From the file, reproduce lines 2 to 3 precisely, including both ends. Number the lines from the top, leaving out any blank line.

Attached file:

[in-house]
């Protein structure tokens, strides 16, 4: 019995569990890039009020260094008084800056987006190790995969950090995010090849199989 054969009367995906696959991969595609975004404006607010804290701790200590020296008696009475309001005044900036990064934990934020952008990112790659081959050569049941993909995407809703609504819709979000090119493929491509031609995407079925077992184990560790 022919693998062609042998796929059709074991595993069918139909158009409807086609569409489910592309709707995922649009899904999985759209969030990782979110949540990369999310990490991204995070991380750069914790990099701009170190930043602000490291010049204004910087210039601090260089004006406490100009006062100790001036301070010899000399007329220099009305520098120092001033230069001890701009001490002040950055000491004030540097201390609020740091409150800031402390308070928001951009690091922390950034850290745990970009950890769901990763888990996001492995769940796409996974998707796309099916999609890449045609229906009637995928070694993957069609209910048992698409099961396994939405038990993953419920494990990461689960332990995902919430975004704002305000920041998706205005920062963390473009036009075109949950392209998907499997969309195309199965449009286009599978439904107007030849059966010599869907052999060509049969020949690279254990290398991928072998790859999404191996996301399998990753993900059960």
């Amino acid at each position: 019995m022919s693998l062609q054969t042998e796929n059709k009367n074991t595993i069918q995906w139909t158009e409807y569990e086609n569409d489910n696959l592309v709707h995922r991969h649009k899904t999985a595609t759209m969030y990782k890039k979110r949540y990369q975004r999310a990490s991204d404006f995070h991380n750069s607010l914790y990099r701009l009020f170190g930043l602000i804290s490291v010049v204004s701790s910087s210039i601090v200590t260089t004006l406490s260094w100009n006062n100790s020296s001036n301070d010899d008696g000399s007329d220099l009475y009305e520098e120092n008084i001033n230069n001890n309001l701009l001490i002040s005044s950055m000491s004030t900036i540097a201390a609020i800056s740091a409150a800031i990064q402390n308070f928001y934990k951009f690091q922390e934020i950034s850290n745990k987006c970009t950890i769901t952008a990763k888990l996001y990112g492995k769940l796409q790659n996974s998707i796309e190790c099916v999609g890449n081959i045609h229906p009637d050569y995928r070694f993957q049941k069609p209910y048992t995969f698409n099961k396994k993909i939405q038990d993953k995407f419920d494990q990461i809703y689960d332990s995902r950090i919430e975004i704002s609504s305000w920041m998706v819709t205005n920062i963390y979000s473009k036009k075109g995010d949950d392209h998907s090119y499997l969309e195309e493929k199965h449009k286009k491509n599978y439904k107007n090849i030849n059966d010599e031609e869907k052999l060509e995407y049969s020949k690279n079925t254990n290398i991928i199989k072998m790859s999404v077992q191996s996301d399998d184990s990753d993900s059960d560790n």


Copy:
């Protein structure tokens, strides 16, 4: 019995569990890039009020260094008084800056987006190790995969950090995010090849199989 054969009367995906696959991969595609975004404006607010804290701790200590020296008696009475309001005044900036990064934990934020952008990112790659081959050569049941993909995407809703609504819709979000090119493929491509031609995407079925077992184990560790 022919693998062609042998796929059709074991595993069918139909158009409807086609569409489910592309709707995922649009899904999985759209969030990782979110949540990369999310990490991204995070991380750069914790990099701009170190930043602000490291010049204004910087210039601090260089004006406490100009006062100790001036301070010899000399007329220099009305520098120092001033230069001890701009001490002040950055000491004030540097201390609020740091409150800031402390308070928001951009690091922390950034850290745990970009950890769901990763888990996001492995769940796409996974998707796309099916999609890449045609229906009637995928070694993957069609209910048992698409099961396994939405038990993953419920494990990461689960332990995902919430975004704002305000920041998706205005920062963390473009036009075109949950392209998907499997969309195309199965449009286009599978439904107007030849059966010599869907052999060509049969020949690279254990290398991928072998790859999404191996996301399998990753993900059960």
């Amino acid at each position: 019995m022919s693998l062609q054969t042998e796929n059709k009367n074991t595993i069918q995906w139909t158009e409807y569990e086609n569409d489910n696959l592309v709707h995922r991969h649009k899904t999985a595609t759209m969030y990782k890039k979110r949540y990369q975004r999310a990490s991204d404006f995070h991380n750069s607010l914790y990099r701009l009020f170190g930043l602000i804290s490291v010049v204004s701790s910087s210039i601090v200590t260089t004006l406490s260094w100009n006062n100790s020296s001036n301070d010899d008696g000399s007329d220099l009475y009305e520098e120092n008084i001033n230069n001890n309001l701009l001490i002040s005044s950055m000491s004030t900036i540097a201390a609020i800056s740091a409150a800031i990064q402390n308070f928001y934990k951009f690091q922390e934020i950034s850290n745990k987006c970009t950890i769901t952008a990763k888990l996001y990112g492995k769940l796409q790659n996974s998707i796309e190790c099916v999609g890449n081959i045609h229906p009637d050569y995928r070694f993957q049941k069609p209910y048992t995969f698409n099961k396994k993909i939405q038990d993953k995407f419920d494990q990461i809703y689960d332990s995902r950090i919430e975004i704002s609504s305000w920041m998706v819709t205005n920062i963390y979000s473009k036009k075109g995010d949950d392209h998907s090119y499997l969309e195309e493929k199965h449009k286009k491509n599978y439904k107007n090849i030849n059966d010599e031609e869907k052999l060509e995407y049969s020949k690279n079925t254990n290398i991928i199989k072998m790859s999404v077992q191996s996301d399998d184990s990753d993900s059960d560790n």